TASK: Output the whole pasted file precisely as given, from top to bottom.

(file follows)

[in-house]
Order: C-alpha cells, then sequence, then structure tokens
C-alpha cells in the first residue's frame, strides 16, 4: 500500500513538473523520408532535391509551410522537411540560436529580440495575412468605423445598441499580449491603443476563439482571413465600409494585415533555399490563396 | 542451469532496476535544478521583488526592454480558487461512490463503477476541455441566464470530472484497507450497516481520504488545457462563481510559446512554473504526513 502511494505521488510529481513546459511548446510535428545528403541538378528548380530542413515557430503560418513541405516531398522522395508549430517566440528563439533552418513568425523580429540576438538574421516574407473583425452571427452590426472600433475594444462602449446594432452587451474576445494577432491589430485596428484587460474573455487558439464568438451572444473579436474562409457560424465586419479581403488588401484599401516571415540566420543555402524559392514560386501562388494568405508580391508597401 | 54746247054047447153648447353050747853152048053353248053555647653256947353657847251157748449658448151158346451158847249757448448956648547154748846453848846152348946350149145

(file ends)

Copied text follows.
[in-house]
Order: C-alpha cells, then sequence, then structure tokens
C-alpha cells in the first residue's frame, strides 16, 4: 500500500513538473523520408532535391509551410522537411540560436529580440495575412468605423445598441499580449491603443476563439482571413465600409494585415533555399490563396 | 542451469532496476535544478521583488526592454480558487461512490463503477476541455441566464470530472484497507450497516481520504488545457462563481510559446512554473504526513 502511494505521488510529481513546459511548446510535428545528403541538378528548380530542413515557430503560418513541405516531398522522395508549430517566440528563439533552418513568425523580429540576438538574421516574407473583425452571427452590426472600433475594444462602449446594432452587451474576445494577432491589430485596428484587460474573455487558439464568438451572444473579436474562409457560424465586419479581403488588401484599401516571415540566420543555402524559392514560386501562388494568405508580391508597401 | 54746247054047447153648447353050747853152048053353248053555647653256947353657847251157748449658448151158346451158847249757448448956648547154748846453848846152348946350149145